Note that WSO2 EI is shipped with the following changes to what is mentioned in this documentation :
repository/samples/directory that includes all Integration profile samples is changed to
repository/samples/resources/directory that includes all artifacts related to the Integration profile samples is changed to
This sample demonstrates message routing to a set of dynamic endpoints and aggregate responses.
For a list of prerequisites, see the prerequisites for starting the ESB samples.
Building the sample
The XML configuration for this sample is as follows:
This configuration file
synapse_sample_62.xml is available in the
To build the sample
Start the ESB with the sample 62 configuration. For instructions on starting a sample ESB configuration, see Starting the ESB with a sample configuration.
The operation log keeps running until the server starts, which usually takes several seconds. Wait until the server has fully booted up and displays a message similar to "WSO2 Carbon started in n seconds."
Start three instances of the sample Axis2 server on HTTP ports 9001, 9002 and 9003 and give unique names to each server. For instructions on starting the Axis2 server, see Starting the Axis2 server .
Deploy the back-end service SimpleStockQuoteService. For instructions on deploying sample back-end services, see Deploying sample back-end services.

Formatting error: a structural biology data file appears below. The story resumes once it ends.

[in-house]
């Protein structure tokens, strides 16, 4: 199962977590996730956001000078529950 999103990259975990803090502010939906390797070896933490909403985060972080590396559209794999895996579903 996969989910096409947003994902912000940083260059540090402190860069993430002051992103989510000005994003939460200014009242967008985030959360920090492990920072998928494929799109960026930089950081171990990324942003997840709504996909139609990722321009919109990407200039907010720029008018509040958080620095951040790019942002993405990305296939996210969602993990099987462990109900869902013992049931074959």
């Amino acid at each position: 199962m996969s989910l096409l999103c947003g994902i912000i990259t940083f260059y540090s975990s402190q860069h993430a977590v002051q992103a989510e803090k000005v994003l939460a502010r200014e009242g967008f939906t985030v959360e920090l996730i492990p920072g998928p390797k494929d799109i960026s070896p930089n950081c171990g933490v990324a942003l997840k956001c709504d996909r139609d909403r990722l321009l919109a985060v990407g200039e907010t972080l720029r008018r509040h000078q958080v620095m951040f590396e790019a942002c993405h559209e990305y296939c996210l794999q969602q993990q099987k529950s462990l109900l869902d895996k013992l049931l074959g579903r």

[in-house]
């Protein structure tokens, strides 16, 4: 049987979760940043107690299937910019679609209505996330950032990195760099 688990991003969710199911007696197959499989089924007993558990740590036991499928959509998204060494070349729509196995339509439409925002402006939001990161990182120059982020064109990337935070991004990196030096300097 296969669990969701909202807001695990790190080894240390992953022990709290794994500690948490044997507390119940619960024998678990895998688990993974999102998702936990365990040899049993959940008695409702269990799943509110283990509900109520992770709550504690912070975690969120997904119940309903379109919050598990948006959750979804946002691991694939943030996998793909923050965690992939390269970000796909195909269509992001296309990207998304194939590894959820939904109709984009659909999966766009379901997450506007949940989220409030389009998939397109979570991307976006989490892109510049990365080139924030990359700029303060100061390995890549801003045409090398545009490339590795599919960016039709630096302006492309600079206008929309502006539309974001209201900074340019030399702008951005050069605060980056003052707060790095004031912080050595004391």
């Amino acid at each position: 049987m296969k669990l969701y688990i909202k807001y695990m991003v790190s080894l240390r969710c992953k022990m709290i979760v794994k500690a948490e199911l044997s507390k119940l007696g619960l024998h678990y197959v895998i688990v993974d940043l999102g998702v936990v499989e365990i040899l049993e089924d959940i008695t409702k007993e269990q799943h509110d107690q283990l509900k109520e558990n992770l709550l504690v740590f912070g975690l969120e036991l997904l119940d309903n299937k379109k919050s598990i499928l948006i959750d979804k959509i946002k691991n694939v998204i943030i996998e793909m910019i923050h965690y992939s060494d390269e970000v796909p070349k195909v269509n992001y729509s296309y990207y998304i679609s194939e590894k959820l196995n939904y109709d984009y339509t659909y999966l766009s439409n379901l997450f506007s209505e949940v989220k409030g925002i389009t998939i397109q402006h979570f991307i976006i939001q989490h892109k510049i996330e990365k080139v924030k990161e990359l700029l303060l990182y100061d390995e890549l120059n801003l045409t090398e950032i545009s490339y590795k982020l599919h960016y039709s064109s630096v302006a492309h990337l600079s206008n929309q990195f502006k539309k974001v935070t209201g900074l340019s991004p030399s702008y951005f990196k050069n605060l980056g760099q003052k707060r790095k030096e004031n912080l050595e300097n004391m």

Executing the sample
The sample client used here is the Stock Quote Client, which can operate in several modes. For further details on this sample client and its operation modes, see Stock Quote Client.
To execute the sample client
Run the following command from the
Analyzing the output
When you have a look at the
synapse_sample_62.xml configuration, you will see that it routes a cloned copy of a message to each recipient defined within the dynamic recipient list , and that each recipient responds back with a stock quote. When all the responses reach the ESB, the responses are aggregated to form the final response, which will be sent back to the client.
If you sent the client request through a TCP based conversation monitoring tool such as TCPMon, you will see the structure of the aggregated response message.